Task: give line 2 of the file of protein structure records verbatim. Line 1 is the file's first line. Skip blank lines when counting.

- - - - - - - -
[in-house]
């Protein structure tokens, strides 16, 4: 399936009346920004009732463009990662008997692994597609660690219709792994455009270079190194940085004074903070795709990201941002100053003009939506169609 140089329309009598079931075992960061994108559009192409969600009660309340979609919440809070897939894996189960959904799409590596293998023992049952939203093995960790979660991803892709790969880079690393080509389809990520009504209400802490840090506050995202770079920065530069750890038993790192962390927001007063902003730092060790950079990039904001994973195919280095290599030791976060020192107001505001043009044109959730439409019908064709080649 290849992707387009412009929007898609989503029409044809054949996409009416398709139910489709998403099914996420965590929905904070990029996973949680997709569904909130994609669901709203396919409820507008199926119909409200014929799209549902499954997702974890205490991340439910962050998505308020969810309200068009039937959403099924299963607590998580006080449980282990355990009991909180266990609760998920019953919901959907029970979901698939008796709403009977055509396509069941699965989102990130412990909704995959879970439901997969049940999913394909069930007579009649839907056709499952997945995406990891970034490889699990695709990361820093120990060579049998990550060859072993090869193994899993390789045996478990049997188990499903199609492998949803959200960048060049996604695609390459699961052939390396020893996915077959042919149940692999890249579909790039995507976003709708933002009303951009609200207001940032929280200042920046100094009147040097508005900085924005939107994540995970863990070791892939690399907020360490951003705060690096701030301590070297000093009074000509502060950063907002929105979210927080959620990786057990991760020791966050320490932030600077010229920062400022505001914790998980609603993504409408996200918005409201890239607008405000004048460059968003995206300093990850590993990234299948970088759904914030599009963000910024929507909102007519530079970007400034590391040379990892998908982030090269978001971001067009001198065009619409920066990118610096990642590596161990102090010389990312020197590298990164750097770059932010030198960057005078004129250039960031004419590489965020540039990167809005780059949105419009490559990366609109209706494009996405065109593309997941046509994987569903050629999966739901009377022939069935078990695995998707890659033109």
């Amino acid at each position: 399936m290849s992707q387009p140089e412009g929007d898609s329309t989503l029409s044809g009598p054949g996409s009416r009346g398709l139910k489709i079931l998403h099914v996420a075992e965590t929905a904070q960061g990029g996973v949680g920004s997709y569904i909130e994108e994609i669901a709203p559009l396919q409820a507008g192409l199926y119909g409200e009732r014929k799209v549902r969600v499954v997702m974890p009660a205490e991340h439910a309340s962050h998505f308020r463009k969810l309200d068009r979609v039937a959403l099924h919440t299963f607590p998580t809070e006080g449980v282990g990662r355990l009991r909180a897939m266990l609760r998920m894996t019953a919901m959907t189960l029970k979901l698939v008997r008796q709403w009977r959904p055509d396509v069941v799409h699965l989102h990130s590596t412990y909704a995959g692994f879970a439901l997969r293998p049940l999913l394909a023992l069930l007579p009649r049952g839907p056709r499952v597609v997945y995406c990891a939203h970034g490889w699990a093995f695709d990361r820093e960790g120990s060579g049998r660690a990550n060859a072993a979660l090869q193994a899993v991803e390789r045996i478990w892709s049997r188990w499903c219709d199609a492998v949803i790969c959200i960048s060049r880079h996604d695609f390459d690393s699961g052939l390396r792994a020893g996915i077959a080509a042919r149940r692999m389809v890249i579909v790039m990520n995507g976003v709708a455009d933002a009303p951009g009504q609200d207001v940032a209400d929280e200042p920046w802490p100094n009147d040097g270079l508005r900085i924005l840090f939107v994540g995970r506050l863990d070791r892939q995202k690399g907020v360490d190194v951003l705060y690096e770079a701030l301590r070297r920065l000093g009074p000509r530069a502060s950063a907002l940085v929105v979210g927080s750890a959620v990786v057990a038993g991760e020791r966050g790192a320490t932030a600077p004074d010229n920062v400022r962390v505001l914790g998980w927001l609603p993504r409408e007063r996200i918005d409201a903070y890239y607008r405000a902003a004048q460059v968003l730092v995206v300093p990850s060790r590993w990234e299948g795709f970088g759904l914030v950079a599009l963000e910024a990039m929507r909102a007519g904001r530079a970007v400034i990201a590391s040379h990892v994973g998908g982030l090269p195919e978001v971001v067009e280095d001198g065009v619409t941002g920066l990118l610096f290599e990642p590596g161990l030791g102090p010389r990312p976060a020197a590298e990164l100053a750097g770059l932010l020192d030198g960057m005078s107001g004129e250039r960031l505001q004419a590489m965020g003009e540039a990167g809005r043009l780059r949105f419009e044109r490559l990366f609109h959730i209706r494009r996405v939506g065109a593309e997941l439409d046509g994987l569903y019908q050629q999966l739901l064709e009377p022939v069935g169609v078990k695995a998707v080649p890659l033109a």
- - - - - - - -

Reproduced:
């Protein structure tokens, strides 16, 4: 399936009346920004009732463009990662008997692994597609660690219709792994455009270079190194940085004074903070795709990201941002100053003009939506169609 140089329309009598079931075992960061994108559009192409969600009660309340979609919440809070897939894996189960959904799409590596293998023992049952939203093995960790979660991803892709790969880079690393080509389809990520009504209400802490840090506050995202770079920065530069750890038993790192962390927001007063902003730092060790950079990039904001994973195919280095290599030791976060020192107001505001043009044109959730439409019908064709080649 290849992707387009412009929007898609989503029409044809054949996409009416398709139910489709998403099914996420965590929905904070990029996973949680997709569904909130994609669901709203396919409820507008199926119909409200014929799209549902499954997702974890205490991340439910962050998505308020969810309200068009039937959403099924299963607590998580006080449980282990355990009991909180266990609760998920019953919901959907029970979901698939008796709403009977055509396509069941699965989102990130412990909704995959879970439901997969049940999913394909069930007579009649839907056709499952997945995406990891970034490889699990695709990361820093120990060579049998990550060859072993090869193994899993390789045996478990049997188990499903199609492998949803959200960048060049996604695609390459699961052939390396020893996915077959042919149940692999890249579909790039995507976003709708933002009303951009609200207001940032929280200042920046100094009147040097508005900085924005939107994540995970863990070791892939690399907020360490951003705060690096701030301590070297000093009074000509502060950063907002929105979210927080959620990786057990991760020791966050320490932030600077010229920062400022505001914790998980609603993504409408996200918005409201890239607008405000004048460059968003995206300093990850590993990234299948970088759904914030599009963000910024929507909102007519530079970007400034590391040379990892998908982030090269978001971001067009001198065009619409920066990118610096990642590596161990102090010389990312020197590298990164750097770059932010030198960057005078004129250039960031004419590489965020540039990167809005780059949105419009490559990366609109209706494009996405065109593309997941046509994987569903050629999966739901009377022939069935078990695995998707890659033109």